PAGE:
And what are the marks of a Yankee ? Among them are enterprize, industry, invention, sobriety, perseverance, &c. And when were these marks made? A century and a half ago; when the fear of God was a part of every day's instruction in the common school, and when the boy was taught that the Bible is the best of books; the Sabbath the best of days; and a father's house the best of homes. Whether such a system was wise or unwise, enlightened or unenlightened—whether these were the defects and overactings of a puritanical and superstitious age, are questions we need not decide. One thing is clear. It prepared a generation of men, the record of whose deeds no change of time can mutilate or efface; and the influence of that very system of education is seen at this day—we had almost said in the very bodily nerve and muscle of a full-blooded, uncorrupted New-Englander, whether you find him in the forest or on the prairie, in ship or on shore.
We well know that there is a marvellous change in the character of New England education--for, in the times of which we have been speaking, (we “say not that the former times were better than these,") the people were educated together. The minister's boy and the 'squire's boy were on the same bench in school with the mechanic's boy and the day-labourer's boy; and it often so turned out, that the labourer's boy, by dint of application, became the minister or the 'squire, and the minister's or 'squire's boy became the day-labourer. It is sometimes so now. But then, the chief instruction of the commonwealth of Massachusetts, for example, was public; now, the private education of twenty-five thousand children in that state costs nearly as much as the public instruction of six times that number. Then, religion was a part of education ; now, when tolerated at all, it must find its way by some secret avenue, for
if a teacher should be found, even in many parts of New England, boldly inculcating the great doctrines of the protestant faith, in connection with other branches of instruction, as the basis of virtue, integrity, social happiness, and true wisdom, it might involve a forfeiture of his place, if not of his vocation. We do not say that great improvements have not been introduced, concurrently, with this revolution in public sentiment, but we fear the balance is sadly against the interests of virtue and freedom.
We have stood beside the beautiful and almost magical machinery by which the paper, now spread upon our table, was prepared for use. It flows from the cistern a pure, white pulp. It passes, from web to web and from cylinder to cylinder, about as fast as the spectator walks along-side, as he cursorily surveys the process; until, after the lapse of four or five minutes, it comes into a fair sheet ready for the pen. At the outset of its brief journey we touched the yielding substance with the head of a pencil, and the impression was distinct and obvious upon the finished surface. The involutions and evolutions it had undergone, and the prodigious pressure of cylinders, hot and cold, had only served to define and strengthen the outline.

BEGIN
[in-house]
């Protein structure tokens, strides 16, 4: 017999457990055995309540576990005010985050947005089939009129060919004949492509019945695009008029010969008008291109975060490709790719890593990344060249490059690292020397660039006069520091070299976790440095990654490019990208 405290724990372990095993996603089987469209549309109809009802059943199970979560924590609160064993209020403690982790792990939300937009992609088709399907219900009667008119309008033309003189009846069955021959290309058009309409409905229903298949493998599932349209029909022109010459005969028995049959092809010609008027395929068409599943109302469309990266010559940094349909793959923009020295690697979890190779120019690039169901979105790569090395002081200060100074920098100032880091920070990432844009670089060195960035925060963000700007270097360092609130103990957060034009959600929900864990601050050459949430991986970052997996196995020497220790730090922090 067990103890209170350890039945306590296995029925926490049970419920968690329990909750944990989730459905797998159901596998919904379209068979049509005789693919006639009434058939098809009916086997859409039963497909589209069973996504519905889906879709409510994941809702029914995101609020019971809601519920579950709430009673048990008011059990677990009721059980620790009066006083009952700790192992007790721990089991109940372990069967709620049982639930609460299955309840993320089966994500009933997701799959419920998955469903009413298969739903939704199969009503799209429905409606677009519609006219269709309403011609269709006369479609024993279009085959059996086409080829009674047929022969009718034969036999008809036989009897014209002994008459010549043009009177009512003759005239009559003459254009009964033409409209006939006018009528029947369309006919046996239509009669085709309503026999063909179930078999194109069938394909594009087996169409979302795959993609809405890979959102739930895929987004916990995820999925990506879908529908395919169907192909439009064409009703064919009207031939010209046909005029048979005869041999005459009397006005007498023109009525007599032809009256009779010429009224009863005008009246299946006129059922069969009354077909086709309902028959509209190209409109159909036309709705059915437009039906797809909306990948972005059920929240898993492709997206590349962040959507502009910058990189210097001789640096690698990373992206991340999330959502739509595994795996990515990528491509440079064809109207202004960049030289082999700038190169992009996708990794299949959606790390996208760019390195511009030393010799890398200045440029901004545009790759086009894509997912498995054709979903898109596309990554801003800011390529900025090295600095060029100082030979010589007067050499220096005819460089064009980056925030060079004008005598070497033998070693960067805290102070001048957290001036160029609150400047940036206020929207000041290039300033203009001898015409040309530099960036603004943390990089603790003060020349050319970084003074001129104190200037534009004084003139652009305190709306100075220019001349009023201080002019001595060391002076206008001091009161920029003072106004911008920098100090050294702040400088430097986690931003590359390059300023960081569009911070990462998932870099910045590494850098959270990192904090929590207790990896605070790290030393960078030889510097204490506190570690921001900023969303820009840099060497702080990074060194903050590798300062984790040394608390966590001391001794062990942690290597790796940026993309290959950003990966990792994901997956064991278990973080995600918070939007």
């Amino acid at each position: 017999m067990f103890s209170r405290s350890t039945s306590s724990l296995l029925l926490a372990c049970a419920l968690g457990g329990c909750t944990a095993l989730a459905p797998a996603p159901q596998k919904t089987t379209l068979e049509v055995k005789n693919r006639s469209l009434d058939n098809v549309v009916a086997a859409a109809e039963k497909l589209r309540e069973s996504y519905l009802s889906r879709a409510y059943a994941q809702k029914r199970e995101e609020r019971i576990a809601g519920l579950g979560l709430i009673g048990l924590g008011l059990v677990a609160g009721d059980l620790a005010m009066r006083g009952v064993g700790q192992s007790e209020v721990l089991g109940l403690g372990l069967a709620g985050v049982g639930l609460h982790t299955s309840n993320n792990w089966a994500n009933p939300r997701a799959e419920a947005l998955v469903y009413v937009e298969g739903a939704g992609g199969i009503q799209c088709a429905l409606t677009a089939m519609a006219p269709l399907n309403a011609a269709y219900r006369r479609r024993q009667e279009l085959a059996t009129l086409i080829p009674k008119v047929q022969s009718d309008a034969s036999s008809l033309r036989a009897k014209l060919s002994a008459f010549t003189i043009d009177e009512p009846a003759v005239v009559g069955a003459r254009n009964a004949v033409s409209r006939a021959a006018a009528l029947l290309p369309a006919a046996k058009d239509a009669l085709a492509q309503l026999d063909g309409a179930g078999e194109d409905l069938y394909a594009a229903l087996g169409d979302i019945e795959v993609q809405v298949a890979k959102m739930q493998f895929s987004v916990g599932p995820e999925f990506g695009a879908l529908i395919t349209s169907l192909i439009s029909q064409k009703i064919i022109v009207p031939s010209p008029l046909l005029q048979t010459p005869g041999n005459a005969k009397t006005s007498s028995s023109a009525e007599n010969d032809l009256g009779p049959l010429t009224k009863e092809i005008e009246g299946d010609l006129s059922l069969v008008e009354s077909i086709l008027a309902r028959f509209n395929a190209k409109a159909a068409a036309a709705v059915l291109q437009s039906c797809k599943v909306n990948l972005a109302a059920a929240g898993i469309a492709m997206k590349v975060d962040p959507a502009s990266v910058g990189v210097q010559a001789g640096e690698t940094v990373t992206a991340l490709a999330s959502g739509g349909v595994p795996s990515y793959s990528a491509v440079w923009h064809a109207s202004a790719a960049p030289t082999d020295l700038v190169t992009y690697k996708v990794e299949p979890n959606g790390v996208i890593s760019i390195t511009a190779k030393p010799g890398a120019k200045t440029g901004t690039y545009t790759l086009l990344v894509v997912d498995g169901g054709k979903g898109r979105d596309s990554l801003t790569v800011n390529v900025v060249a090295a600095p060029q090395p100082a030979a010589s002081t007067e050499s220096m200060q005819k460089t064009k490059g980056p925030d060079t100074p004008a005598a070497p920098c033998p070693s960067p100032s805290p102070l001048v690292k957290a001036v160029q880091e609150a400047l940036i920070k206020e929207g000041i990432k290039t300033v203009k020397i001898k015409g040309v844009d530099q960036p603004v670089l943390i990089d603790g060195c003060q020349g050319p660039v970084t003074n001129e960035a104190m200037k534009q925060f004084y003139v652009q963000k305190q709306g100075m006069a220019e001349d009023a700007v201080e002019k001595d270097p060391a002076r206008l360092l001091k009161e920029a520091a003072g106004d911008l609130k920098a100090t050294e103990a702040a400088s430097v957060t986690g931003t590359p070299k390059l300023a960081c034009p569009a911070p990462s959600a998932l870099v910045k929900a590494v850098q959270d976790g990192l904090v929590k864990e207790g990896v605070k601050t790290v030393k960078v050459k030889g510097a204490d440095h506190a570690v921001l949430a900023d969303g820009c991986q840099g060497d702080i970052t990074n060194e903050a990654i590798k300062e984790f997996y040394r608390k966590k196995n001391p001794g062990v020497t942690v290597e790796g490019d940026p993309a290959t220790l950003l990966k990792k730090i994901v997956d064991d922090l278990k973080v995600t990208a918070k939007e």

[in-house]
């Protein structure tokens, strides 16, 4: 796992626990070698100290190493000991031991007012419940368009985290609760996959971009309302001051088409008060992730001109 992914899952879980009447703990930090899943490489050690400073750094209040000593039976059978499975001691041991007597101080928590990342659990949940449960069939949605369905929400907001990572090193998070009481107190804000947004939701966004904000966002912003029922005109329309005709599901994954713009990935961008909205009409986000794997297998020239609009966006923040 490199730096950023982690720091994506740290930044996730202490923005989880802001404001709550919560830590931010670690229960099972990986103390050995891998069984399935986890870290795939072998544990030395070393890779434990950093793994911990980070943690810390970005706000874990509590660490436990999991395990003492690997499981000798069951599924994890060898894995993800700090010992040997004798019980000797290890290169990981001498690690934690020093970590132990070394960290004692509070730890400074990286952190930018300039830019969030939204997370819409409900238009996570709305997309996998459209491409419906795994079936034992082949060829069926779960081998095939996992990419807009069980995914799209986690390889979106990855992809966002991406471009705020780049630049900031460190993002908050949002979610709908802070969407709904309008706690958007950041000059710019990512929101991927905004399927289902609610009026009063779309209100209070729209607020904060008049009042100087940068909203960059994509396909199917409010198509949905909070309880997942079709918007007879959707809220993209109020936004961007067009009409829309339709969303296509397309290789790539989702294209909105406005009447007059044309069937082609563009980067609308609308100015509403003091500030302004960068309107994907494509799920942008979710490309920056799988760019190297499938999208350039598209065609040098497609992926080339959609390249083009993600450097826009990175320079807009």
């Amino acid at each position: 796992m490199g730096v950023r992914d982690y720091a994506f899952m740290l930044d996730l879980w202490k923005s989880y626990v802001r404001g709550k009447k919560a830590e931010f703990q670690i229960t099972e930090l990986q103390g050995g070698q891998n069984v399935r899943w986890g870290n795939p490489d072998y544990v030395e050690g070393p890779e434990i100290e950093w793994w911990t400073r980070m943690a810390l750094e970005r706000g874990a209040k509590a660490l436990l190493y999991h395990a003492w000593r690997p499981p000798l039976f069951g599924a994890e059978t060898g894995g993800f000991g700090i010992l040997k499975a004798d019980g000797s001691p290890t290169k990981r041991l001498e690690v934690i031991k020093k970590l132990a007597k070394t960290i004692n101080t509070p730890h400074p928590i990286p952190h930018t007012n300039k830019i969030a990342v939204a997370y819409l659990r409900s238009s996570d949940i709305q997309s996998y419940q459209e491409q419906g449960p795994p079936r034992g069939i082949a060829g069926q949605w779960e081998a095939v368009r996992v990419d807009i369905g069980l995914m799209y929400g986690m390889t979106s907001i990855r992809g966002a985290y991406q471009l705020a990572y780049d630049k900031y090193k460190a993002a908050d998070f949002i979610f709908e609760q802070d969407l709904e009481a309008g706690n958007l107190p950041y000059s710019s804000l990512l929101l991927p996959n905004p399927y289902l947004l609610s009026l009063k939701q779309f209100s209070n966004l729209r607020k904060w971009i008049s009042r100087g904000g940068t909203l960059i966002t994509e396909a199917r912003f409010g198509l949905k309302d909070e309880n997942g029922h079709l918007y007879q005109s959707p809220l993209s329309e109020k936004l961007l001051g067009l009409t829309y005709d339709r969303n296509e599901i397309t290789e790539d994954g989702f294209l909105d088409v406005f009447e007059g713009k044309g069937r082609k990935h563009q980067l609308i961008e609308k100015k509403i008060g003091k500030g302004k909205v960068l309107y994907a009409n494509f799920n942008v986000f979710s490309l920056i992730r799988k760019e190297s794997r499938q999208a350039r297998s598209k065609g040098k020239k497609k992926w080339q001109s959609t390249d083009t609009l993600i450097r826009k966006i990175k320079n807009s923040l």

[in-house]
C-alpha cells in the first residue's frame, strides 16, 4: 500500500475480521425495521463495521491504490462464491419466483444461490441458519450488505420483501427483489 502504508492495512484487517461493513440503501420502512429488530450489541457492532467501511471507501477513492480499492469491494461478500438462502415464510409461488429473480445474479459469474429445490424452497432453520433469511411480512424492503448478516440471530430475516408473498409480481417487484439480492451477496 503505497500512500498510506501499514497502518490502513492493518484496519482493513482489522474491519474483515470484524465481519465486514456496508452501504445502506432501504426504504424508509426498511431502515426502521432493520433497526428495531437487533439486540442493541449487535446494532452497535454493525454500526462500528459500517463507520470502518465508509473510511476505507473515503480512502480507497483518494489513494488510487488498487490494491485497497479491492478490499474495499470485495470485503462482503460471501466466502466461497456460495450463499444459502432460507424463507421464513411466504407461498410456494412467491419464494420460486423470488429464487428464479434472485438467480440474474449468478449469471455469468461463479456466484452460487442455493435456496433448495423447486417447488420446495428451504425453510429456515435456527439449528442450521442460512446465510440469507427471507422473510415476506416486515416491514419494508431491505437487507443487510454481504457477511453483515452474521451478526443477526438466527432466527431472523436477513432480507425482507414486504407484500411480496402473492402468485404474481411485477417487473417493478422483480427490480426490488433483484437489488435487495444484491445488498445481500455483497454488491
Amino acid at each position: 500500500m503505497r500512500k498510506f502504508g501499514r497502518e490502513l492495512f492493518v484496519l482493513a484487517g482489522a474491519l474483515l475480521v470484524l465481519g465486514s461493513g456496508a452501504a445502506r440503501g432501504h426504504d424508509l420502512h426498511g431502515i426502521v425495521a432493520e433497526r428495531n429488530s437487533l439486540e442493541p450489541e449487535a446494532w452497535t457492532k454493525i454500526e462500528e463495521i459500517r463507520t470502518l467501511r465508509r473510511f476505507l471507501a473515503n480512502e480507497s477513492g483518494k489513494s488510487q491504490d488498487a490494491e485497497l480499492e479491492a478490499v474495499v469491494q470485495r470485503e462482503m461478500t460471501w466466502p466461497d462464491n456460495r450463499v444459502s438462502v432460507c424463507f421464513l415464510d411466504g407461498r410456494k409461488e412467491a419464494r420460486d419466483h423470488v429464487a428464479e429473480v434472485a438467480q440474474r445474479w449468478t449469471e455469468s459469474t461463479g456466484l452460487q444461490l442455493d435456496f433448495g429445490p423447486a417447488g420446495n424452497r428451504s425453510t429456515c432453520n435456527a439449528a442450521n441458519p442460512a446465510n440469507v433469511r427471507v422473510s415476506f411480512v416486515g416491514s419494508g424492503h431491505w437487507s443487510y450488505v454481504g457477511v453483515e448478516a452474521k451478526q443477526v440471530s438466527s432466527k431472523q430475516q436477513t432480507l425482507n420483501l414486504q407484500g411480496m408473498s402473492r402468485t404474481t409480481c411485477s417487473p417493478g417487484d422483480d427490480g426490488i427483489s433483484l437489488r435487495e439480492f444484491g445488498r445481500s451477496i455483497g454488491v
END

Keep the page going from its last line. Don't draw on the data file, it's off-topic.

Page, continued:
Now, we do not say that the sons of New England are better or wiser men than the sons of the West or the South ; but this we do say, that the educational institutions for instruction, which were established among the hills, and forests, and rock-bound shores of their nativity, impressed upon them, long ago, the character they now bear as a community; or, if the figure is allowable, the New England mark, which appears so broadly on the fabric, was made in the pulp. The main fact we would use as an illustration of this grand principle—that whatever we would admit or exclude in the formation of national character, we must admit or exclude in the process of national education.
It will be asked, we are well aware, with a very grave and honest look, and by the most forward advocates of universal education-“Why, is not religious instruction a part of the system of popular education in this country? Is the man ignorant that the Bible, or selections from it, is almost universally a text-book in our schools ?1 What more would he have? Would he turn our public schools into places for the propagation of sectarism? Would he curse us with a state religion ?"
Before we shall feel called upon to answer such enquiries as these, we might ask that some intelligent and unprejudiced
1 A late statistical document, presented to a literary convention in Vermont, shows that of one hundred schools in that state, the New Testament is used on an average in but forty-eight, either as a reading book, or for devotional purposes.